# Derivation of Casher-Banks relation

Consider two-point function $\langle \bar{\psi}\psi\rangle$ in a model with massive fermions $\psi$ and gauge field: $$\langle \bar{\psi}\psi\rangle =\frac{1}{V}\sum_{n} \frac{1}{\lambda_{n} +im},$$ where $\lambda_{n}$ is the eigenvalue of the corresponding Dirac operator (with $\lambda_{0} = 0$). The expression can be rewritten in the form $$\tag 1 \langle \bar{\psi}\psi\rangle = \int d\nu \rho(\nu)\frac{1}{\nu + im},$$ where $\rho(\nu) = \frac{1}{V}\sum_{n}\delta(\nu - \lambda_{n})$.

On p. 56 of the paper is stated that by applying thermodynamic limit and second the limit $m \to 0$ to $(1)$, we'll obtain zero; this sounds reasonable since we have then finite system where spontaneous symmetry breaking corresponding to non-zero order parameter can't occur. However, some small (although general) detain is unclear for me, and I don't understand why numerically it is so.

Can anyone please explain it for me?

• The other way around: You get zero if you take $m\to 0$ first, before $V\to\infty$. – Thomas Jul 22 '18 at 15:15
• @Thomas: yes, I meaned exactly this case. But I still don't understand why it is zero. – Name YYY Jul 22 '18 at 15:17

Consider a theory with chiral symmetry breaking condensate $\Sigma$. If we study the spectrum of the euclidean Dirac operator in a finite volume $V$, then on average the first non-zero eigenvalue is located at $\lambda\sim 1/(V\Sigma)$, and a finite density of eigenvalues at $\lambda=0$ only emerges in the thermodynamic limit $V\to\infty$. This has been studied in great detail in random matrix theory, see the survey article.

Postscript: Consider a euclidean volume $V$ with $N_+$ instantons and $N_-$ anti-instantons. The topological charge is $Q=N_+-N_-$, and by the index theorem the number of exact zero modes is $Q$. The remaining $N_++N_--|Q|$ instanton zero modes get lifted and become small eigenvalues. Because of the fermion determinant the probability of encountering $Q$ eaxct zero modes scales as $m^{N_f|Q|}$, so the contribution to the spectral density is at most $\rho(\lambda)\sim m^{N_F}\delta(\lambda)$. This means that for $N_f>1$ the chiral condensate is not related to exact zero modes, but to the quasi-zero modes.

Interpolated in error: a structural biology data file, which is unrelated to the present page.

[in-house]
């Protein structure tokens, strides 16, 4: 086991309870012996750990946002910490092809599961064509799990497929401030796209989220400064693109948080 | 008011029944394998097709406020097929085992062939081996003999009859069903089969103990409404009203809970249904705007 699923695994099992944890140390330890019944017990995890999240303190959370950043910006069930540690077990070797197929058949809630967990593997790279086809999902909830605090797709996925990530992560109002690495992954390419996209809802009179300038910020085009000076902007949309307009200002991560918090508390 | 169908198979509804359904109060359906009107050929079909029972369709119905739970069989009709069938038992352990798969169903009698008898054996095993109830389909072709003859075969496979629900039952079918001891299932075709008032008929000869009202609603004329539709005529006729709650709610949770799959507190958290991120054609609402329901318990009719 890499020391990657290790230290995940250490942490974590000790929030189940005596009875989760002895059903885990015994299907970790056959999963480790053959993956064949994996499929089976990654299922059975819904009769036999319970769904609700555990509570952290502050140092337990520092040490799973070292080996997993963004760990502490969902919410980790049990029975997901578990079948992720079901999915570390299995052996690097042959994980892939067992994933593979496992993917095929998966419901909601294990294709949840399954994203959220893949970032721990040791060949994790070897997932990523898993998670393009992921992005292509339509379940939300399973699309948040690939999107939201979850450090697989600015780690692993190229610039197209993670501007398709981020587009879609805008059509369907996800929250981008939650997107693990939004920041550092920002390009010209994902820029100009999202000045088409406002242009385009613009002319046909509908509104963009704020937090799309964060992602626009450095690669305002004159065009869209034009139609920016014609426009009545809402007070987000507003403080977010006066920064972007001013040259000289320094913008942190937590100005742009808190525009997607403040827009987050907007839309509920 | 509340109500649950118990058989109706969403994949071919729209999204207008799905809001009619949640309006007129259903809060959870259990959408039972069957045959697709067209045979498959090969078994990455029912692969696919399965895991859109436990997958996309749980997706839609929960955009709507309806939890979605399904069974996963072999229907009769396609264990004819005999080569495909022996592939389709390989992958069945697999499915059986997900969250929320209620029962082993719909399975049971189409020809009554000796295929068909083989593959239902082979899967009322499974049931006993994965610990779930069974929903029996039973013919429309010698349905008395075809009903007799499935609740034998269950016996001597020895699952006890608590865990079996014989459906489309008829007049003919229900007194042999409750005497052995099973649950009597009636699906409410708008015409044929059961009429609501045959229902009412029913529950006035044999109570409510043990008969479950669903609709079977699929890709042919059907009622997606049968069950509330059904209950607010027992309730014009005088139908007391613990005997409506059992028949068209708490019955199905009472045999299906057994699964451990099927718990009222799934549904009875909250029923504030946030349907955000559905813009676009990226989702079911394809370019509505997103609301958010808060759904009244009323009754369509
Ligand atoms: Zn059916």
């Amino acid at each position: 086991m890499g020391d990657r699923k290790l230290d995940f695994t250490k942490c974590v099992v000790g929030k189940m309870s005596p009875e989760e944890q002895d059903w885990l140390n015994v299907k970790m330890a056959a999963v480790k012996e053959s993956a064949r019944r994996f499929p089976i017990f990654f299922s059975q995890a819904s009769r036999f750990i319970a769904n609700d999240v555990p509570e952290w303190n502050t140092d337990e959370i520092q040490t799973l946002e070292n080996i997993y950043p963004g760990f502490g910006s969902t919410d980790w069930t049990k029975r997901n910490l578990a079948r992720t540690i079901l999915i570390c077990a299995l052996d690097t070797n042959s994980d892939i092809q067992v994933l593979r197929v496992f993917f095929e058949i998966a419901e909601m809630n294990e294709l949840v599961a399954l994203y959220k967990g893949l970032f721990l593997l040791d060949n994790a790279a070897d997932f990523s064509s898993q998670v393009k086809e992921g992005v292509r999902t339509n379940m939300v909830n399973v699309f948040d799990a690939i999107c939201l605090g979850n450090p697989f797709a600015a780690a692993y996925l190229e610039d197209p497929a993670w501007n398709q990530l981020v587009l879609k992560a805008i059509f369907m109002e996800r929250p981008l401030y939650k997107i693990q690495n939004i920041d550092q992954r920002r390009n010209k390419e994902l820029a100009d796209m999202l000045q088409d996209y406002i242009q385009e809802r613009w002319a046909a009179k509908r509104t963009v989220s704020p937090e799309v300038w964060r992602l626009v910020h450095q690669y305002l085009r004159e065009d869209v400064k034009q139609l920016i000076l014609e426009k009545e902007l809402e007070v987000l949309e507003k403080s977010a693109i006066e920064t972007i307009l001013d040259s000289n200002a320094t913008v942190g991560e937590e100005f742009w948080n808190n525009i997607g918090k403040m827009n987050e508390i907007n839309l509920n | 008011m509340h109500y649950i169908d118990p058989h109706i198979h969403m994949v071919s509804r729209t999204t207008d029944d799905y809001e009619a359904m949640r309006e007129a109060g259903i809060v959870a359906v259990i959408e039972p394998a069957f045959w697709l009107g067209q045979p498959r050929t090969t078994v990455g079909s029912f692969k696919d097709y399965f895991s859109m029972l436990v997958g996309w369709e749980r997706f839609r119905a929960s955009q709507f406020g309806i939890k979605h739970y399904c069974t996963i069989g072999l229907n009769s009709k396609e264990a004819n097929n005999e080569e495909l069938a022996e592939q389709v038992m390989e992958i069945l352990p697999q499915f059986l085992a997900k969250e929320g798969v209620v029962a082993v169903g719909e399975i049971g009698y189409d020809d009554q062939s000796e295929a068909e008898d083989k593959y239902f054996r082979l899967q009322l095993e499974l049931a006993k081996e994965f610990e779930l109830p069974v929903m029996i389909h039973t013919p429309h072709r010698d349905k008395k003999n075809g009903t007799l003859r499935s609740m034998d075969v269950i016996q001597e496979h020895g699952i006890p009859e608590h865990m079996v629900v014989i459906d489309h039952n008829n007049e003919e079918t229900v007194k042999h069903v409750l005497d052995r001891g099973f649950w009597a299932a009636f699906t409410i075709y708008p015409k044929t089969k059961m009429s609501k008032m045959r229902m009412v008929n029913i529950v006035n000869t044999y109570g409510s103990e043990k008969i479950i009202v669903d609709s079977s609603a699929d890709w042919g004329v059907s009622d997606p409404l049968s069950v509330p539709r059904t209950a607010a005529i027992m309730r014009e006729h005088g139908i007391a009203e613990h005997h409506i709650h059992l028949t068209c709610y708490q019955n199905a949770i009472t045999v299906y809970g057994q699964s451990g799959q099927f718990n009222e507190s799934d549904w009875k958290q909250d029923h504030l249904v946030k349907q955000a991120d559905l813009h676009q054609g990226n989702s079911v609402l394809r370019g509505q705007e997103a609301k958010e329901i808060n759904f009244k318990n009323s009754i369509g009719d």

• Thank you! But I don't clearly understand two things. First, why the first non-zero mode is determined by the condensate and not only by the volume. Second, why the VEV is non-zero if the zero mode exist. – Name YYY Jul 24 '18 at 7:07
• Well, you can read the article and it will explain the details. Roughly, regarding question 1, a non-zero condensate means that there is an accumulation of small eigenvalues, and this is why the first non-zero eigenvalue scales as $1/\Sigma$. I am not sure what you are asking in the second question. – Thomas Jul 25 '18 at 3:24
• There is a simple observation you should keep in mind: Consider a discretized system (Dirac operator in latticed QCD at finite volume). Then any configuration, and indeed any ensemble, has a smallest eigenvalue. Then, if you make m smaller than that, the condensate will go to zero. This means that chiral symmetry breaking requires $V\to \infty$ so that the sum over eigenvalues becomes a continuous integral, and the density of eigenvalues at zero can in principle be non-zero. – Thomas Jul 25 '18 at 3:33
• Thank you again! However, on p. 56 of the paper mentioned in my question there is a statement that "...We have excluded zero modes since they do not contribute to the quark condensate in the limit $m\to 0$ (for $N_{f}>1$)...". I don't understand how the zero mode can simultaneously determine the condensate and do not contribute into it. – Name YYY Jul 25 '18 at 17:44
• @NameYYY ... added a postscript – Thomas Jul 25 '18 at 23:33

I am not completely sure about what you are asking, but may be, this is useful --

Using the result,

\begin{equation} \displaystyle\lim_{m \to 0} \frac{1}{m + i \lambda} = \pi \delta(\lambda) - i \mathcal{P} (\frac{1}{\lambda}) \end{equation}

where $\mathcal{P}$ is the principal value, we can show that,

\begin{equation} \langle \overline{\psi} \psi \rangle = \int_{-\infty}^{+\infty} d\lambda ~ \rho(\lambda) \frac{1}{m + i \lambda} = \pi \rho(0) \end{equation}

• And what will be in the case when the limits are finite and $m$ is set to zero? – Name YYY Jul 27 '18 at 14:08
• If the finite limits are symmetric around zero (including it) , then I think this still holds. – R.G.J Jul 27 '18 at 15:01